You’ve reached a place in your life where you’re thinking about your loved ones and what you can do to protect them. A term life insurance policy is one way to help ensure financial security for your loved ones. It can also be an important part of your larger financial plan.

Term life insurance is a straightforward and easy-to-understand concept. You pay into a policy for a period of time while you’re alive to ensure your loved ones receive a death benefit if you die during that time period.


Term life insurance, sometimes called annually renewable term life insurance, may be more flexible within your financial plan than you think. Here’s how term life insurance works.

The cost of your coverage will increase as you get older. With term insurance, the cost you pay each year is based on your age. When you’re younger, term life insurance is less expensive. But as you get older, the cost of your insurance will increase.

Your coverage will end someday. Unlike permanent life insurance, which never expires, a term life insurance policy will end at some point in the future. You can usually keep your policy for a certain number of years (e.g. 10 years) or until you reach a certain age, like age 80. However, as you get older, it may be expensive to do so.

You can convert to permanent insurance in the future. The death benefit of permanent insurance never expires, and a permanent policy has additional benefits that you can use during your lifetime. Because of this, many people use permanent insurance as a stable financial planning tool that can serve many needs. You may be able to convert some, or all, of your term insurance over time without needing to re-qualify for coverage — even if your health has changed.

You can make changes in the future. Whether you need to change your beneficiaries or make changes to the amount of coverage you have, your policy can be updated. It’s a good idea to meet with your financial representative on a regular basis to ensure that your policy still suits your current needs.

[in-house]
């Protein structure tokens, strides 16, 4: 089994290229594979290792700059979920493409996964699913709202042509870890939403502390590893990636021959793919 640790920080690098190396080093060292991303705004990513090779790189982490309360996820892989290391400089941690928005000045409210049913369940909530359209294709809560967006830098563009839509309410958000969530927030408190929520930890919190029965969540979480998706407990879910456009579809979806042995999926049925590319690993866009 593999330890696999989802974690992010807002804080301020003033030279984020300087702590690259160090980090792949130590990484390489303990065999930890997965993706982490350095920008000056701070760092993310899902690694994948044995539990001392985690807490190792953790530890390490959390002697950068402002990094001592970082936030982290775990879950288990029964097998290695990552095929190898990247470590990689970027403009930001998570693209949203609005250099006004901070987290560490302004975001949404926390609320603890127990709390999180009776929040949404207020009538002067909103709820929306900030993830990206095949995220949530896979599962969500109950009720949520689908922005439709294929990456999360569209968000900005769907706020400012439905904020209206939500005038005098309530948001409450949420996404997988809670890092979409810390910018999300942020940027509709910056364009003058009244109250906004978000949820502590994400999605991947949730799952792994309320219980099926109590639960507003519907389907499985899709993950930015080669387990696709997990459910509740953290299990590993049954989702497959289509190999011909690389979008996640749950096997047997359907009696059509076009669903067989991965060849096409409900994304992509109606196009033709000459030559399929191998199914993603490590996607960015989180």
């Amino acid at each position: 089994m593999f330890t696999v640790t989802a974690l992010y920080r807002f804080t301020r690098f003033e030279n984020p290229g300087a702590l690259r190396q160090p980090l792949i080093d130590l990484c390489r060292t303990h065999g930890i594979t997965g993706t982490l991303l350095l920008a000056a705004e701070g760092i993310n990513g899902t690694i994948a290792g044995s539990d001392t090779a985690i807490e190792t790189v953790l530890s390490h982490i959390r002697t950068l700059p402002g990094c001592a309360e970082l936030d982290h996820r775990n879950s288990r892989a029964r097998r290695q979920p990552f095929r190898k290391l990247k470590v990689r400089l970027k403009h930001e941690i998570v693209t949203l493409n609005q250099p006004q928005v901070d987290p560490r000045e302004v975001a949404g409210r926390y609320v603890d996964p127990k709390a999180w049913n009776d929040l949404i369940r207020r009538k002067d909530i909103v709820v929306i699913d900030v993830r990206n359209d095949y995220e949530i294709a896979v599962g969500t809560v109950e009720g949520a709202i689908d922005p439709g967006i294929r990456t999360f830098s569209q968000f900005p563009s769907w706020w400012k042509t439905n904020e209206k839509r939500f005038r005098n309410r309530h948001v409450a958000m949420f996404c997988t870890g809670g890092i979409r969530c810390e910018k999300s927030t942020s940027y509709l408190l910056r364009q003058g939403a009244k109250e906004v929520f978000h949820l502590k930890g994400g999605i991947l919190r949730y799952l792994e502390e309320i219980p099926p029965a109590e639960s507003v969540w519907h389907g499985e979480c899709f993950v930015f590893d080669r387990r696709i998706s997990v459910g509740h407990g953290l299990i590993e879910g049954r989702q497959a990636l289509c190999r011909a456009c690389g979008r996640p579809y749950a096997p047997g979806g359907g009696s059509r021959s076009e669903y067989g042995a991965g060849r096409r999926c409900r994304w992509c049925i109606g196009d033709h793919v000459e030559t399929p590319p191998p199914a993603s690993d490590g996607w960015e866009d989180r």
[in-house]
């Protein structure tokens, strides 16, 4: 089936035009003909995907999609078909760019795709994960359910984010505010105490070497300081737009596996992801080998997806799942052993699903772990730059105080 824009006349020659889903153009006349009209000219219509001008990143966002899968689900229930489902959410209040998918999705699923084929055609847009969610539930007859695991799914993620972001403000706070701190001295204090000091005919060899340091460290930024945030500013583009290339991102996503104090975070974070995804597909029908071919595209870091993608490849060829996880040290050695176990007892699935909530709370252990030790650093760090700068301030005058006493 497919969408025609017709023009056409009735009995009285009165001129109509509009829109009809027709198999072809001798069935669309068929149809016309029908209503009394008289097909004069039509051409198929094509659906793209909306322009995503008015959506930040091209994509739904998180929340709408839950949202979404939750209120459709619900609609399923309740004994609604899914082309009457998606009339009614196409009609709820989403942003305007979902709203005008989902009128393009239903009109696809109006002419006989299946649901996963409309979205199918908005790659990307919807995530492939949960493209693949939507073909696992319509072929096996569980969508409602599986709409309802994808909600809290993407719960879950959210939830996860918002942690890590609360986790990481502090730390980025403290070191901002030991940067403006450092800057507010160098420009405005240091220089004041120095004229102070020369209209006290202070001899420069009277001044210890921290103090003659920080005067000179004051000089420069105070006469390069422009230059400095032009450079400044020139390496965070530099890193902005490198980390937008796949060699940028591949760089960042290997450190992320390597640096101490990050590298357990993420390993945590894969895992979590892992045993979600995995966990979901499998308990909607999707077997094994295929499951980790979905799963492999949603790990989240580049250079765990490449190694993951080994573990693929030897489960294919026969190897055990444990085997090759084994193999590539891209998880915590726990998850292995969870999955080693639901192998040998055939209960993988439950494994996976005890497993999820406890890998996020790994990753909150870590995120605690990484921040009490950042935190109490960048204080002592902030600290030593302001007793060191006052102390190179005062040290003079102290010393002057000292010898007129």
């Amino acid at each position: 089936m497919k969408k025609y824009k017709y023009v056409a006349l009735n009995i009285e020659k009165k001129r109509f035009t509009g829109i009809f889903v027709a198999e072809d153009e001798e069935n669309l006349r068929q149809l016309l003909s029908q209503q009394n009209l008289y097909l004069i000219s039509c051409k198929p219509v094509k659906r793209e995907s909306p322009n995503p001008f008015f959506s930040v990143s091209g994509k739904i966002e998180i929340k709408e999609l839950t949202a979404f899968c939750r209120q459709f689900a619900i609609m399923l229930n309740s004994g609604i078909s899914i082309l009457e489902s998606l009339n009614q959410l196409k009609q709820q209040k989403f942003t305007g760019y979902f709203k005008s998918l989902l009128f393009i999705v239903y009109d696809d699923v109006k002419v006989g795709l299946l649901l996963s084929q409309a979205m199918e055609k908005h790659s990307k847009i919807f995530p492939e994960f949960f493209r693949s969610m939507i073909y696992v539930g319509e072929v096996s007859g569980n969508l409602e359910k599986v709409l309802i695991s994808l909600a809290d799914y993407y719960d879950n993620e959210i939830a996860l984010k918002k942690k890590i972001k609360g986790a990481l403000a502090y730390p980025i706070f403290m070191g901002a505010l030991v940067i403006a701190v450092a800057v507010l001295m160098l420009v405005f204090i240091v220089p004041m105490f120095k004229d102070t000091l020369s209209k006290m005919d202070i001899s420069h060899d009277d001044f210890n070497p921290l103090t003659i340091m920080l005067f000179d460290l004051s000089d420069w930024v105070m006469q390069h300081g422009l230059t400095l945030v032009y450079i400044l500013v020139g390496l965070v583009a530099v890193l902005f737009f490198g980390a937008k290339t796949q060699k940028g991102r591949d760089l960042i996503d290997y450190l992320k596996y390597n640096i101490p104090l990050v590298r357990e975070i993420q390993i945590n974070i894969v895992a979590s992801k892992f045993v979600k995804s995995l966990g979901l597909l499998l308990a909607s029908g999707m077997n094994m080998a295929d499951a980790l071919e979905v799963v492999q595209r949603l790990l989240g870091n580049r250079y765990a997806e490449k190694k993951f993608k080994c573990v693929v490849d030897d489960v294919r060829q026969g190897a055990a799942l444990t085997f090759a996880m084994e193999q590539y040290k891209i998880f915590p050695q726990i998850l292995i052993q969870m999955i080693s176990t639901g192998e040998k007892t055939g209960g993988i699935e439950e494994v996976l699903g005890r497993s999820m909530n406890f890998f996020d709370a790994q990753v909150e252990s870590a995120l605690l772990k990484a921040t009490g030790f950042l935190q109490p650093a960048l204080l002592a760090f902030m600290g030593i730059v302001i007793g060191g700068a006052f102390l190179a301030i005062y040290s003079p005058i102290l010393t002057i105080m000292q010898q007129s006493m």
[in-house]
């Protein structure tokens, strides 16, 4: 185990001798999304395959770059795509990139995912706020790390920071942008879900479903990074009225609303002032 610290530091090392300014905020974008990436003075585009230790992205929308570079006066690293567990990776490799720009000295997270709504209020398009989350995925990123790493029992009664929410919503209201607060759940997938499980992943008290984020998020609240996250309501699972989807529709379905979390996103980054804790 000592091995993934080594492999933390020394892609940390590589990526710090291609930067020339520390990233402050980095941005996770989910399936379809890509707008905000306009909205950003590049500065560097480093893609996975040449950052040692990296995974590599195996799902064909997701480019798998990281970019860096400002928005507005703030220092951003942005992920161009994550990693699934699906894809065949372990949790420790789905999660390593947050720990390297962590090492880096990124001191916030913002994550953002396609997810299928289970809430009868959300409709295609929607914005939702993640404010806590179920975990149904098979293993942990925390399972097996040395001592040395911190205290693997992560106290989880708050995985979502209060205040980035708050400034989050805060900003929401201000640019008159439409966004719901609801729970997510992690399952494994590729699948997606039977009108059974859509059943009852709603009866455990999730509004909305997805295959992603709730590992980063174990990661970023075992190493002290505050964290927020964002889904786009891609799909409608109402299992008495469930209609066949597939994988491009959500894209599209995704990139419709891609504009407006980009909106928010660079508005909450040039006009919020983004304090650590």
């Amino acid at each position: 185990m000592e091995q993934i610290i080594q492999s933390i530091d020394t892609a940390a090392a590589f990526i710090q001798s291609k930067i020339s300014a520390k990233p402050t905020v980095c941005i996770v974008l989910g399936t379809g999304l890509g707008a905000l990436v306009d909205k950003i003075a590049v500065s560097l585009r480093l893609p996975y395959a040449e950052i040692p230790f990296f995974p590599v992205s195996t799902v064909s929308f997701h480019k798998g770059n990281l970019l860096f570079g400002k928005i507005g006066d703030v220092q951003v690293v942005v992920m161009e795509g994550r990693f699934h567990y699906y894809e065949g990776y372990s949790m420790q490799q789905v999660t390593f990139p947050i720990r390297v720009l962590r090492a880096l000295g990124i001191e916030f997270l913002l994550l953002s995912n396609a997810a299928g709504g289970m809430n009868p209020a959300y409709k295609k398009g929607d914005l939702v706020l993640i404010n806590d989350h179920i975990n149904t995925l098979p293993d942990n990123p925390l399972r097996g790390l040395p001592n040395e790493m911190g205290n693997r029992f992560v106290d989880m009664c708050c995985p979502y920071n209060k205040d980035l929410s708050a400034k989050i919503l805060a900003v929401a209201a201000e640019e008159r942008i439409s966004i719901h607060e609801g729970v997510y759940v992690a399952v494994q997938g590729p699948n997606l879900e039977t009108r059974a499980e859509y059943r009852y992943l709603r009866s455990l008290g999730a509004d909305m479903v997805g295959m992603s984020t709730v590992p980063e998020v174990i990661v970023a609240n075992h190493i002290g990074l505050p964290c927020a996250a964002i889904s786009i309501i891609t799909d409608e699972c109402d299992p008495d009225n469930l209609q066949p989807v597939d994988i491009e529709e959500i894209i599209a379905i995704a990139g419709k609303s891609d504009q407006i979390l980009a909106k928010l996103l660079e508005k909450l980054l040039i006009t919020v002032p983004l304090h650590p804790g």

You may receive dividends. At Northwestern Mutual, our premiums are based on certain assumptions, like how many death claims we expect to pay in a year. Whenever the company performs better than we assumed, we may pay a dividend to our policyholders (which we’ve done every year since 1872)1. With term insurance, dividends are used to reduce your premiums.

The insurance company may pay your premiums if you become disabled. If you have the optional Waiver of Premium benefit on your term policy, and you become totally disabled, the insurance company will pay the premium for you. In addition, you may be able to convert your term insurance into a permanent policy and the company will pay those premiums during your disability. The permanent policy will build cash value, which you will be able to access throughout your life.


The good news is that your term insurance is likely something you won’t make many changes to over the years. But there are a few times when you may want to reach out to your financial representative to review your policy:

Changes in your family situation. When you have a change in your family situation, like a divorce or the birth of a child, you may want to review your policy to make sure the beneficiaries listed are still correct.

Changes at work. Over time, there’s a chance that your income will increase, perhaps substantially. As it does, you may want to add to your insurance coverage in the future. Also, if you get some of your life insurance through work, make sure to pay attention to any changes the company makes to your life insurance benefit.

As your financial plan changes. When you first get insurance, you may have little savings and a tight budget. Eventually, your savings will grow and your mortgage will shrink. As this happens, you may want to eventually reduce your death benefit or consider converting some of your term insurance to a permanent policy.

Your life is hectic and busy enough without the added stress of worrying about your loved ones’ future financial security. With term life insurance in place, you know that your family is protected, which lets you get back to the things that matter most.

1Dividends are not guaranteed.

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